In the next month, it will be this demographic of unsure, unlikely-to-vote, unsatisfied-with-the-current-options voters who will matter. Cain's rise, like Bachmann's and Perry's before him, will shrink, and we'll be back where we were in January, when anyone with a tri-corner hat could have announced their candidacy and overtaken Romney. But time is running out. It's too late for any other candidates to enter the race, and so the base will have to make a choice. Considering that Romney's five-year presidential campaign has done nothing to improve his appeal with the base, the anyone-but-Romney sentiment is evident.

His inability to invigorate the base or rally donors – to say nothing of his failure to have anything more than a survivor's presence in the last three debates – will start to grind on those looking for a candidate who can invigorate the base, can rally donors, and, hopefully, with a bit more debate preparation, can get some hopefully-positive press following his upcoming debate performances.

For those reading between the lines, yes, I was referring to Perry.

The Texas governor may be dumb, scary, offensive, and inarticulate, but he's still the only candidate who has the charm, the fundraising capabilities, and the campaign know-how to separate himself from the pack.

As we've seen, this won't happen as a result of his mere presence as a Romney alternative. That ship has sailed. But it can happen if he hits his stride. Romney and Cain are each carrying an 800-pound gorilla on their back. One is Mormonism, which one in five conservative voters says disqualifies Romney as a presidential candidate. The other is race, which is too risky a topic for anyone in the mainstream media to acknowledge but which nonetheless disqualifies Cain as a viable candidate for Republican voters as well.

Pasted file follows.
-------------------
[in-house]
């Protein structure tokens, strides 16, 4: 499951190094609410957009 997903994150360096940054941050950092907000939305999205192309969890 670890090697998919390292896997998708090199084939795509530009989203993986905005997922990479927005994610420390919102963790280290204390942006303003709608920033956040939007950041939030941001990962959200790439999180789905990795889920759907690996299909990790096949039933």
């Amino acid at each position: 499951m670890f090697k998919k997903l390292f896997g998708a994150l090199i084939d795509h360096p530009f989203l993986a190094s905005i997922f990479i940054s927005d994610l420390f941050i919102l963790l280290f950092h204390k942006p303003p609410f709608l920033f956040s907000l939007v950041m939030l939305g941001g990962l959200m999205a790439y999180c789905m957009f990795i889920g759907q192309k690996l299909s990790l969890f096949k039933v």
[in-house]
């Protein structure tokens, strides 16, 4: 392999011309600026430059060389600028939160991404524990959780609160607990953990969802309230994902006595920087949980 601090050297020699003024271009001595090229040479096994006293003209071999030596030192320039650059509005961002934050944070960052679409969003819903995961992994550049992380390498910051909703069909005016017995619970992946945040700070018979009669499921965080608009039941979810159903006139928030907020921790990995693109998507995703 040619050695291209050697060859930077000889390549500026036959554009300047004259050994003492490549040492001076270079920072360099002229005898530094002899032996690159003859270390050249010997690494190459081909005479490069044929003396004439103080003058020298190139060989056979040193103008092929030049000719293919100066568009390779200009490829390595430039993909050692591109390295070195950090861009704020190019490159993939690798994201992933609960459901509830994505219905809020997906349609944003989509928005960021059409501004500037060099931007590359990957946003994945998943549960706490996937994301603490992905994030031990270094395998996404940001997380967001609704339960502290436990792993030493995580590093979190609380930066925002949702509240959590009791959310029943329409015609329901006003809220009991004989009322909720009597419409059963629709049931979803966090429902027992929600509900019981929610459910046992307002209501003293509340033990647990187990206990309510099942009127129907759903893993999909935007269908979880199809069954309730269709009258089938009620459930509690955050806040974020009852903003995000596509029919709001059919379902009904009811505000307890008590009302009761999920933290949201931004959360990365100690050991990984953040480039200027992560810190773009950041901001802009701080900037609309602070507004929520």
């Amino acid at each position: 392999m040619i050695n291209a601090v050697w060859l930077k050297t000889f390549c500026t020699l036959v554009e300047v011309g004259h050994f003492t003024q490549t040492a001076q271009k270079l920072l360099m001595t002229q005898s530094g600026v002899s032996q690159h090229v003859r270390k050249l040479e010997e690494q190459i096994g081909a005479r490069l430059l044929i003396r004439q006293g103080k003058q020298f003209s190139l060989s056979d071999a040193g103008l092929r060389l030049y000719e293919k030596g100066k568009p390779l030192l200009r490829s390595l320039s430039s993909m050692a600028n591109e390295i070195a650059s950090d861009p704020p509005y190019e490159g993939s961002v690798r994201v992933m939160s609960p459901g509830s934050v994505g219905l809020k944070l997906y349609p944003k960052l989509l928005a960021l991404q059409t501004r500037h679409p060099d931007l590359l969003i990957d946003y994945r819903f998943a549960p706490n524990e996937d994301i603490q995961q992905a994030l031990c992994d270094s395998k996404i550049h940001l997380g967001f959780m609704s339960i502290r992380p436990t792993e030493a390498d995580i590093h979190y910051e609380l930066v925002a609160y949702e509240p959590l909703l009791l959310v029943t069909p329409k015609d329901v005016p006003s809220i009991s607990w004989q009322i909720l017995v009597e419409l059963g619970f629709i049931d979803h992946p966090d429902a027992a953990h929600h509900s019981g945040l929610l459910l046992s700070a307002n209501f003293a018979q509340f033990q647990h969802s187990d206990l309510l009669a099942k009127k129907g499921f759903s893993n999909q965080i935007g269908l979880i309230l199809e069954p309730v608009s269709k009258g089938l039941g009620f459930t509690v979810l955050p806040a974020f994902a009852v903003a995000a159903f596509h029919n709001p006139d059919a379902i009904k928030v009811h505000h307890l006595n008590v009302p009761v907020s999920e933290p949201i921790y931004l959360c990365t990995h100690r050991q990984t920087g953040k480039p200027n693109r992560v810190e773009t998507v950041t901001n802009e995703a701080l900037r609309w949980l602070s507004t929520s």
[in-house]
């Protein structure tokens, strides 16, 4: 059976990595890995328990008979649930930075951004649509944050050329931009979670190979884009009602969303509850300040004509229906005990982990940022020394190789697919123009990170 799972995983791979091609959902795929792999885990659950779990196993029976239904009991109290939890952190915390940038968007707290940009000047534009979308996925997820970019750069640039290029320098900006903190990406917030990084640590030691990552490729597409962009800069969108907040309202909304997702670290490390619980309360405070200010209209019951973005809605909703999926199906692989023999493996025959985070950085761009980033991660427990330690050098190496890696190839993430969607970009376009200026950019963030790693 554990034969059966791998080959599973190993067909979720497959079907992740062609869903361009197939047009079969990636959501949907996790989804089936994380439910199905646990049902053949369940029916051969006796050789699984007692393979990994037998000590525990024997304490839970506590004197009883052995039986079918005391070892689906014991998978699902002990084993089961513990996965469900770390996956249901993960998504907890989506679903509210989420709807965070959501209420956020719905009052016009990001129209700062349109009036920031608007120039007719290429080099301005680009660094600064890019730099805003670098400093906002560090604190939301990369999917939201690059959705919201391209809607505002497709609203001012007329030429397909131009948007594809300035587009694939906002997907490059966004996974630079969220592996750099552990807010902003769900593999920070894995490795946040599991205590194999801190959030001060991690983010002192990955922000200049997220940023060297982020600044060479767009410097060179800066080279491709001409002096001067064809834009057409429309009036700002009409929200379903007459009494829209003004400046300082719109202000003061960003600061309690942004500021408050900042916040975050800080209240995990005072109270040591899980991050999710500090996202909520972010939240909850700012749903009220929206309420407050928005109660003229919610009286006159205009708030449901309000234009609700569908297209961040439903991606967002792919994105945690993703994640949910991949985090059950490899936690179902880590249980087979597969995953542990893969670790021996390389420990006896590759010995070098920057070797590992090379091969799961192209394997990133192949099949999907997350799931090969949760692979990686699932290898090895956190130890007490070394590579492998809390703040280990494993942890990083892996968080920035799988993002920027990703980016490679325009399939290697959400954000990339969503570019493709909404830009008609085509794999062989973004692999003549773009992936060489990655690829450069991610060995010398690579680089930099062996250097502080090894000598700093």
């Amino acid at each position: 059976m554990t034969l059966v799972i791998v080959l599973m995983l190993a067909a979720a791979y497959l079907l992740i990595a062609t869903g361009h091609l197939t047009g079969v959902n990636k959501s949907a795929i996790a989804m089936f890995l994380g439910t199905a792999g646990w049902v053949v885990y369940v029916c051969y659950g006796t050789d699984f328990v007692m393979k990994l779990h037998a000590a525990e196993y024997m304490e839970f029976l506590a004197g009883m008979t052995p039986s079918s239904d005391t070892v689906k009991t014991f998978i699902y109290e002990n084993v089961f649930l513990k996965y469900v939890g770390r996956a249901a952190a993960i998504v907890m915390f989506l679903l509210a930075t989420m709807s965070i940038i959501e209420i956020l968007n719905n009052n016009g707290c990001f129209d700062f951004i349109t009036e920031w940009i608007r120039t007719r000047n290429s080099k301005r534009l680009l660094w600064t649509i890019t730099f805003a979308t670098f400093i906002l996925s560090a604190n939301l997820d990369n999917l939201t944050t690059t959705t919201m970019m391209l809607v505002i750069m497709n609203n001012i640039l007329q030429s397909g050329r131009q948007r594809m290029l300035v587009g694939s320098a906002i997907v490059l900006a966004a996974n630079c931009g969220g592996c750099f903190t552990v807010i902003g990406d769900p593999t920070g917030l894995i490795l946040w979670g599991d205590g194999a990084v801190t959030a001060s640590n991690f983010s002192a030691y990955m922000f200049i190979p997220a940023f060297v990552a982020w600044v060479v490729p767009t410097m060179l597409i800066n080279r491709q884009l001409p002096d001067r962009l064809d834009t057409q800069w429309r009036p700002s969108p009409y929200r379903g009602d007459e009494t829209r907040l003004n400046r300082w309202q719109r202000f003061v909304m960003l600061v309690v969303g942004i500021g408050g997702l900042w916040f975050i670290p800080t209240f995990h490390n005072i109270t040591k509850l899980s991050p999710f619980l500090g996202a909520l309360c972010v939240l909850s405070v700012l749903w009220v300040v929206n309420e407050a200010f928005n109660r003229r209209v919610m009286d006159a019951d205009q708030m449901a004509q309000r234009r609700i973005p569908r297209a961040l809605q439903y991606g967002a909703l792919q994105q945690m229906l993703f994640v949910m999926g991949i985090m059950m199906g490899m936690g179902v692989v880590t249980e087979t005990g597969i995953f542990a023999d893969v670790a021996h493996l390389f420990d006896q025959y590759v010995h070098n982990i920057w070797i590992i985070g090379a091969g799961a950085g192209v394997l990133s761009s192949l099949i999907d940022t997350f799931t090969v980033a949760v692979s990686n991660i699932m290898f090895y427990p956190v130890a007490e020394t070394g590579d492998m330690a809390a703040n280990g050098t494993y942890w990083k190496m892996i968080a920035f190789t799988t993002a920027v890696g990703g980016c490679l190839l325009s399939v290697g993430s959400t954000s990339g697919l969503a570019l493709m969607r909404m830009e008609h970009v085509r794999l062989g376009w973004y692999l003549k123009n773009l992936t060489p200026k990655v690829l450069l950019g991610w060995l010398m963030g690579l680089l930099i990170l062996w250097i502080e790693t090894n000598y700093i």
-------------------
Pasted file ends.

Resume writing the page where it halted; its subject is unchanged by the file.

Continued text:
As Cook said in his column, "It's Perry's to Win": 

Clearly, most Republican voters would much prefer a very, very, very conservative nominee to the more buttoned-down Romney... It's unclear whether they want, or will end up supporting, Perry – but, obviously, they want a Perry-like conservative. But it comes down to Perry's capacity to turn the corner, to become a national, as opposed to a Texas or a Deep South, candidate.

Perry has shown a proclivity to step on his own body parts and will undoubtedly do so again. The question is whether he learns from his mistakes. If he does, he will be the GOP nominee and stands a fair chance of beating President Obama, given the horrific economy and the public's loss of confidence in the president. If he doesn't and isn't more careful about what he says and how he says it, Perry will either lose the nomination, or he will win it and then lose a general election that's there for the taking. Simple as that. 

If the last year's worth of public opinion surveys says anything, it's that the Republican base is not in Romney's corner. And so far, he's done nothing to make the case that they should be, which is why conservative voters are consistently giving a thumbs up to every anti-Romney candidate who joins the race.

So far, Perry has been the only Republican presidential candidate to reach the 30 percent approval mark (an average of all polls). The support is there and the nomination is his to win – if only because Romney still can't find the momentum needed to rile the base.

It may not be easy to predict who will win the GOP nomination, but if it comes down to a black Republican, a Texan, and a Mormon, it's not difficult, given the current Republican electorate, to predict who won't win it. 

(Cross-posted at Muddy Politics.)